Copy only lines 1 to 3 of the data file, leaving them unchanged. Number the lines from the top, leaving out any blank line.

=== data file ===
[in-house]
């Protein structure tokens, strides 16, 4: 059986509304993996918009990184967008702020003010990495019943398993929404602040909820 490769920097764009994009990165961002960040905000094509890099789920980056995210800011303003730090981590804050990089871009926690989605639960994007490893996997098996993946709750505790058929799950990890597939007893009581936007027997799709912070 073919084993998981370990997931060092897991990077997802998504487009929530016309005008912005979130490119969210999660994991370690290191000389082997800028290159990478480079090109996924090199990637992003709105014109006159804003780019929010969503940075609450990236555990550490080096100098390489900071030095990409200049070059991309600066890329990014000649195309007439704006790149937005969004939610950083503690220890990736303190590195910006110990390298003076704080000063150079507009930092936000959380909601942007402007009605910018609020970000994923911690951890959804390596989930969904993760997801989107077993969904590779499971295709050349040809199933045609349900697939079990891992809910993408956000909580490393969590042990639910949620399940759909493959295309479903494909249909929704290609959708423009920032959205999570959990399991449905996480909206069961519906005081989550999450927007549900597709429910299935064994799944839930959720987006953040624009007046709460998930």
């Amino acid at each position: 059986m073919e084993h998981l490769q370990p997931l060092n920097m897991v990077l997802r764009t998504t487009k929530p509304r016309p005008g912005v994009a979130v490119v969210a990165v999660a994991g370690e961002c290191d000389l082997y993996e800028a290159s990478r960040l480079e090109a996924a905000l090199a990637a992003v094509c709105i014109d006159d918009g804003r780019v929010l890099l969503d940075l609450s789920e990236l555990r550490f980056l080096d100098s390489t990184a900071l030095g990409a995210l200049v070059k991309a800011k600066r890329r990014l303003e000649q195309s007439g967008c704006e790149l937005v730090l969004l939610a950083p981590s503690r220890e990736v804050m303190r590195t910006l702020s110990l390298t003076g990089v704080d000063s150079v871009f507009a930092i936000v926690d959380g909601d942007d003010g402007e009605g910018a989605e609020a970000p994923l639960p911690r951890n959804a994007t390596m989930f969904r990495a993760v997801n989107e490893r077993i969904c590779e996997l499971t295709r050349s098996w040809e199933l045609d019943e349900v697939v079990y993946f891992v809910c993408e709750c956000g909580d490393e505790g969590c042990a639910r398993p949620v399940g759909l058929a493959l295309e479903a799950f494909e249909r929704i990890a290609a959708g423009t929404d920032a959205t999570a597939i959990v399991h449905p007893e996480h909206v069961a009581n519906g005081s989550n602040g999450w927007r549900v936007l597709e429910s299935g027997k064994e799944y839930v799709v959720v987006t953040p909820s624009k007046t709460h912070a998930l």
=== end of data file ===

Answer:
[in-house]
């Protein structure tokens, strides 16, 4: 059986509304993996918009990184967008702020003010990495019943398993929404602040909820 490769920097764009994009990165961002960040905000094509890099789920980056995210800011303003730090981590804050990089871009926690989605639960994007490893996997098996993946709750505790058929799950990890597939007893009581936007027997799709912070 073919084993998981370990997931060092897991990077997802998504487009929530016309005008912005979130490119969210999660994991370690290191000389082997800028290159990478480079090109996924090199990637992003709105014109006159804003780019929010969503940075609450990236555990550490080096100098390489900071030095990409200049070059991309600066890329990014000649195309007439704006790149937005969004939610950083503690220890990736303190590195910006110990390298003076704080000063150079507009930092936000959380909601942007402007009605910018609020970000994923911690951890959804390596989930969904993760997801989107077993969904590779499971295709050349040809199933045609349900697939079990891992809910993408956000909580490393969590042990639910949620399940759909493959295309479903494909249909929704290609959708423009920032959205999570959990399991449905996480909206069961519906005081989550999450927007549900597709429910299935064994799944839930959720987006953040624009007046709460998930």
């Amino acid at each position: 059986m073919e084993h998981l490769q370990p997931l060092n920097m897991v990077l997802r764009t998504t487009k929530p509304r016309p005008g912005v994009a979130v490119v969210a990165v999660a994991g370690e961002c290191d000389l082997y993996e800028a290159s990478r960040l480079e090109a996924a905000l090199a990637a992003v094509c709105i014109d006159d918009g804003r780019v929010l890099l969503d940075l609450s789920e990236l555990r550490f980056l080096d100098s390489t990184a900071l030095g990409a995210l200049v070059k991309a800011k600066r890329r990014l303003e000649q195309s007439g967008c704006e790149l937005v730090l969004l939610a950083p981590s503690r220890e990736v804050m303190r590195t910006l702020s110990l390298t003076g990089v704080d000063s150079v871009f507009a930092i936000v926690d959380g909601d942007d003010g402007e009605g910018a989605e609020a970000p994923l639960p911690r951890n959804a994007t390596m989930f969904r990495a993760v997801n989107e490893r077993i969904c590779e996997l499971t295709r050349s098996w040809e199933l045609d019943e349900v697939v079990y993946f891992v809910c993408e709750c956000g909580d490393e505790g969590c042990a639910r398993p949620v399940g759909l058929a493959l295309e479903a799950f494909e249909r929704i990890a290609a959708g423009t929404d920032a959205t999570a597939i959990v399991h449905p007893e996480h909206v069961a009581n519906g005081s989550n602040g999450w927007r549900v936007l597709e429910s299935g027997k064994e799944y839930v799709v959720v987006t953040p909820s624009k007046t709460h912070a998930l």